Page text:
Headteacher Claims 'Harry Potter' Causes 'Difficult Behaviour' And Damages Kids' Brains

'Beware of the devil in the text.'

10/05/2016 16:00

A headteacher has urged parents not to let their children read or watch 'Harry Potter', claiming the books could contribute to "mental illness" in kids. 

Graeme Whiting, head of the independent Acorn School in Gloucester, told parents to steer clear of JK Rowling's "frightening" books and said they should read classics like Wordsworth, Keats, Shelley and Shakespeare. 

Whiting also said other fantasy titles such as 'Lord of the Rings', 'The Hunger Games' and Terry Pratchett's books encourage "difficult behaviour". 

"I want children to read literature that is conducive to their age and leave those mystical and frightening texts for when they can discern reality, and when they have first learned to love beauty," he wrote to parents in a blog post. 

Gloucestershire Echo /
Graeme Whiting, head of the independent Acorn School in Gloucester

"'Harry Potter', 'Lord of the Rings', 'Game of Thrones', 'The Hunger Games' and 'Terry Pratchett', to mention only a few of the modern world's 'must-haves', contain deeply insensitive and addictive material which I am certain encourages difficult behaviour in children," Whiting continued.

"These films can damage the sensitive subconscious brains of young children, many of whom may be added to the current statistics of mentally ill young children. 

"For young adults, this literature, when it can be understood for what it is, is the choice of many.

"Buying sensational books is like feeding your child with spoons of added sugar, heaps of it, and when the child becomes addicted it will seek more and more, which if related to books, fills the bank vaults of those who write un-sensitive [sic] books for young children." 

He added: "Children are innocent and pure at the same time, and don't need to be mistreated by cramming their imagination that lies deep within them, with inappropriate things." 

Whiting ended by telling parents: "It is the duty of parents to spend time to study such matters and form their own conclusions, not to think that because the world is filled with such sensational literature they have to have it for their children, because everyone else does.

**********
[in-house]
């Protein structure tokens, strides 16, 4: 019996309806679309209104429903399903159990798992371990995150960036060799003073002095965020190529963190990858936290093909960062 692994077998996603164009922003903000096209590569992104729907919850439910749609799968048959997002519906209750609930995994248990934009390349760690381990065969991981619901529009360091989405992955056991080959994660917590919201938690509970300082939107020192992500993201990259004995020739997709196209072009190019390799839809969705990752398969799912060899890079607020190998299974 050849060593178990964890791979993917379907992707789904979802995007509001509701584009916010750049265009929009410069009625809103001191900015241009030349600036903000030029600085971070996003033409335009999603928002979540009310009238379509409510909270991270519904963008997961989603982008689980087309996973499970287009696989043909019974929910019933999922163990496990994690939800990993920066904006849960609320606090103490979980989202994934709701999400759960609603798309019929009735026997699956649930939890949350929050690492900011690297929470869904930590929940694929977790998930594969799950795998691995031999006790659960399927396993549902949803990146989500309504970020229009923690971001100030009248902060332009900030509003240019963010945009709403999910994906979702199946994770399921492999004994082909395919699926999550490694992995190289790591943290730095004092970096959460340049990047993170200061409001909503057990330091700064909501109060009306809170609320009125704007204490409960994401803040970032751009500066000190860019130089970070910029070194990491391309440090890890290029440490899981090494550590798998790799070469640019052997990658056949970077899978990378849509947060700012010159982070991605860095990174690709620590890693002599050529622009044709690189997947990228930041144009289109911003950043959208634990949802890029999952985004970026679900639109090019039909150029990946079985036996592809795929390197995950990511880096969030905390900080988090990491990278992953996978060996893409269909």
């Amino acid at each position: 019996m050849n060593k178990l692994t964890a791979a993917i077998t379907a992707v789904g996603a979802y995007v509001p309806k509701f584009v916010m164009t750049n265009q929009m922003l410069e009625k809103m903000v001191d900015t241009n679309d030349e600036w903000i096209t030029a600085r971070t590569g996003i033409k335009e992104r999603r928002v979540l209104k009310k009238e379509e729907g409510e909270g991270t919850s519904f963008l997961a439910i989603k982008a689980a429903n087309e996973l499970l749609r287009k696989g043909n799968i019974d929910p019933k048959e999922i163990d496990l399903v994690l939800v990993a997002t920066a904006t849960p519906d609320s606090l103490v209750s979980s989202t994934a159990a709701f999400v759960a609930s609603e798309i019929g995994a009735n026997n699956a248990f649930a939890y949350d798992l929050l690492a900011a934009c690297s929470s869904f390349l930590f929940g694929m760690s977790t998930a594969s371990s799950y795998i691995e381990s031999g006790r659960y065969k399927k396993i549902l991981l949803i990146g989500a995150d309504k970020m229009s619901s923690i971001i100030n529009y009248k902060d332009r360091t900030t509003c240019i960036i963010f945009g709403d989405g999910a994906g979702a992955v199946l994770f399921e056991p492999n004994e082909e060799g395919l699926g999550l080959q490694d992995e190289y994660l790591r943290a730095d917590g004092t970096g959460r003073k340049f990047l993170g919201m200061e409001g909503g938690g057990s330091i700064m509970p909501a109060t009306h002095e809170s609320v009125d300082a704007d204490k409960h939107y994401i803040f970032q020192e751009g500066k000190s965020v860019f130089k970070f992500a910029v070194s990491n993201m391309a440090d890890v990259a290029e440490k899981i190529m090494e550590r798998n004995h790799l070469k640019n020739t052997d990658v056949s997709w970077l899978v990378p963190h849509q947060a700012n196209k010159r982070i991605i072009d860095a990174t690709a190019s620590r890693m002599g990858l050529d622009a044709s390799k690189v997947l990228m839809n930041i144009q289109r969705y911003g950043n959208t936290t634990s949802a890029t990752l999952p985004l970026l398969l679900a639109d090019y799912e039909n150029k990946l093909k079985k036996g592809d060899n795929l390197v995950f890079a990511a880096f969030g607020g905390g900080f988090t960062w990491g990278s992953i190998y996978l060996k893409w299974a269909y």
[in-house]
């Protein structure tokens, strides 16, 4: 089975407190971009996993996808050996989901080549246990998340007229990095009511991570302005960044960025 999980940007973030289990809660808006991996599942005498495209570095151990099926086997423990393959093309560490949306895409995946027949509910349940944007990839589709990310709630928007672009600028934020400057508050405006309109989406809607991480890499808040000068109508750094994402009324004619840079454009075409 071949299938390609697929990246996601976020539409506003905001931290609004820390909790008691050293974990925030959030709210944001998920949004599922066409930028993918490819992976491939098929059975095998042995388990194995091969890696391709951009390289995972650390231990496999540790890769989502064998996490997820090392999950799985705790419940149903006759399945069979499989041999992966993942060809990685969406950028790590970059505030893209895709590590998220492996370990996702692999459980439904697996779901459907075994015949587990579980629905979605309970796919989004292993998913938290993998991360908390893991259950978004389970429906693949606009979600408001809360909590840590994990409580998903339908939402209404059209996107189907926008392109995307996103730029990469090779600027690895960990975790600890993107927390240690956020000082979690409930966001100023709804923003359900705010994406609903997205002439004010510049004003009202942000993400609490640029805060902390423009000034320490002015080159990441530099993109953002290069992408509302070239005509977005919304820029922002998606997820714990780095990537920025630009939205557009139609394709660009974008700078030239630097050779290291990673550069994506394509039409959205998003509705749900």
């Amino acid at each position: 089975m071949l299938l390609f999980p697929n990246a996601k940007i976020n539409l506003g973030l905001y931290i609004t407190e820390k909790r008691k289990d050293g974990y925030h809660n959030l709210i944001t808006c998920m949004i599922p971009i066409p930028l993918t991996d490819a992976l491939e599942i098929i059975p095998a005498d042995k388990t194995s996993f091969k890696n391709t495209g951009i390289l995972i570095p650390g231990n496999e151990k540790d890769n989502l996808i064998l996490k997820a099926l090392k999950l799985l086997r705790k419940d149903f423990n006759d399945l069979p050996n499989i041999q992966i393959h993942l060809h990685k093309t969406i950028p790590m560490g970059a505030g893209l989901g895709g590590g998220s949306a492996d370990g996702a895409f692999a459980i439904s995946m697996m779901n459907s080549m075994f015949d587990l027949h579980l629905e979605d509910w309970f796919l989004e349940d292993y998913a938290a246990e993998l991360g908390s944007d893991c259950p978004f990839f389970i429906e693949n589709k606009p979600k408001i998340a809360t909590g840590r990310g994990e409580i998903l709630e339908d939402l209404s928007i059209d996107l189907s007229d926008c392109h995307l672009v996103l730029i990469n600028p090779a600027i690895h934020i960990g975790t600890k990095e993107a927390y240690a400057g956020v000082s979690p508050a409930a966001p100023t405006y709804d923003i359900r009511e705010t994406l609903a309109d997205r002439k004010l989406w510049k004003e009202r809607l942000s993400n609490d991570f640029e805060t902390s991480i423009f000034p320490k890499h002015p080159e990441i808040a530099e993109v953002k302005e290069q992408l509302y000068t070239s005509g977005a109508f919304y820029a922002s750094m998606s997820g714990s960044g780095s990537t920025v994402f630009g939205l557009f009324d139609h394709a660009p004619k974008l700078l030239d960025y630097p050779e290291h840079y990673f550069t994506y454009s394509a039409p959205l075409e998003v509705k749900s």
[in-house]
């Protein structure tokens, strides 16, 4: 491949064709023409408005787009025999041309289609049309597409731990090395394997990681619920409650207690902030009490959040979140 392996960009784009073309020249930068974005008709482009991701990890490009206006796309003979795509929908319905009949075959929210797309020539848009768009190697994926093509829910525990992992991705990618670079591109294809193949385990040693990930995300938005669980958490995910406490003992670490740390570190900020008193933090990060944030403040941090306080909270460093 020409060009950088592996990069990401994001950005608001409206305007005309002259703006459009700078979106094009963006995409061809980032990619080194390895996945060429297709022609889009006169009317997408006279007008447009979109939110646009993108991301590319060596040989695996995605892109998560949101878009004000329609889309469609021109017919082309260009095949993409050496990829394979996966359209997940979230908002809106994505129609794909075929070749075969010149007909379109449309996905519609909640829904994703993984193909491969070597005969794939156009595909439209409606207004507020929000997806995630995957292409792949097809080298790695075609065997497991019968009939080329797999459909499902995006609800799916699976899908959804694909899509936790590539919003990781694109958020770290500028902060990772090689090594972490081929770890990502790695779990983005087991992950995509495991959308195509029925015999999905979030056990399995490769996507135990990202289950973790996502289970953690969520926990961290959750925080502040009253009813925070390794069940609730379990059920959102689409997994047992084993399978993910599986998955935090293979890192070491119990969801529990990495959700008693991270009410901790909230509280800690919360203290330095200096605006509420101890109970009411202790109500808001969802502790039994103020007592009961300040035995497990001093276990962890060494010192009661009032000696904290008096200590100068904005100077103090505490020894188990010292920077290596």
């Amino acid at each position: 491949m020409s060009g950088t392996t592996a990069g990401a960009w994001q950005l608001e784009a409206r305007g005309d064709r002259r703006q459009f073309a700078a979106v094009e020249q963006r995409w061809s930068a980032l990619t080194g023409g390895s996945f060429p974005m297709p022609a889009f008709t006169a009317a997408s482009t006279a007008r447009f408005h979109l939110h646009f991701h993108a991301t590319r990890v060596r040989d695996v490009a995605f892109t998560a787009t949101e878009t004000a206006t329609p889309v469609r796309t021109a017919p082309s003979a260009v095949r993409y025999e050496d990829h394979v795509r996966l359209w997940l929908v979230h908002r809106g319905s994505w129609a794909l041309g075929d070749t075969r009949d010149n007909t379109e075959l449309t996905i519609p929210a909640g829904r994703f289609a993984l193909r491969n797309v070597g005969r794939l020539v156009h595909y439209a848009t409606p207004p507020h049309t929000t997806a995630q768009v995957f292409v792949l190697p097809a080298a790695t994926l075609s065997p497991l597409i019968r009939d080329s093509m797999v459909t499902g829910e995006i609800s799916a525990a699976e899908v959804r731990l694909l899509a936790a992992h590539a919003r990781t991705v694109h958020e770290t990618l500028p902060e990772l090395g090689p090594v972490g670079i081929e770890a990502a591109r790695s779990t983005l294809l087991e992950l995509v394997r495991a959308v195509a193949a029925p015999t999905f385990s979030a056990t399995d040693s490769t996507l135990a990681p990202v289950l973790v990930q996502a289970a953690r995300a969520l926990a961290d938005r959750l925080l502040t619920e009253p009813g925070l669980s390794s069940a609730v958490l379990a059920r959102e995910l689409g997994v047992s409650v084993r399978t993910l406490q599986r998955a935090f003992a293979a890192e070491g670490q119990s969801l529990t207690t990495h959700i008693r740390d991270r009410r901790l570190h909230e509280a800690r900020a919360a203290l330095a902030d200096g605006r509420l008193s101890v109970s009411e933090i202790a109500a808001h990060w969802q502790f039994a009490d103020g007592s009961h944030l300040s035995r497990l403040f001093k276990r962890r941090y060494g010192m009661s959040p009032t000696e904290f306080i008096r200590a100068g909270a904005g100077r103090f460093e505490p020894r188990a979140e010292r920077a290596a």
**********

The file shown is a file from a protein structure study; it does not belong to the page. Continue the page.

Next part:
"Beware of the devil in the text. Choose beauty for your young children." 

Mr Whiting refused to comment on his written blog but Nikki Ellis, parent and former teacher at the school, agreed. 

"I absolutely agree with Graeme Whiting's views," she said.

"For me, having read the first book of 'Harry Potter' and watched one of the movies I feel that the darkness of the books is so palpable that it wasn't the sort of thing that we would want to expose young children to in their formative years. 

"I thinks there's an element that's so detailed and about occultism that it can desensitise children to the dark things in the world at a time when we want to build them up in a positive way. 

"They are being exposed to things that can drag them into the dark world and the occult. 

"And particularly in 'Harry Potter' it suggests that ordinary people are boring or wrong and only the people who have magic powers are interesting. And right from the beginning the child is orphaned. These things are portrayed in a graphic way." 

She suggested that children should not read 'Harry Potter' books before the age of 12 and warned parents off children's favourite Roald Dahl. 

"I love the humour of Roald Dahl but there's a degrading element to his books. There are better books out there for children," she added.

Acorn School has been assessed as "outstanding" by Ofsted and its ethos is to "educate students as threefold human beings, nurturing the will, feeling, and thinking elements which are related to the head, heart, and hands".  


Thousands Of Children Start School ‘Not Ready For The Classroom’, Parents’ Smartphone Habits To Blame

Year 2 SATs: Maths Question Aimed At Six And Seven-Year-Olds Is Completely Stumping Parents

J.K. Rowling’s Advice For Parents Whose Kids Use ‘Harry Potter’ Curses In Real Life

'Harry Potter': Where Are They Now?

Also on HuffPost

Suggest a correction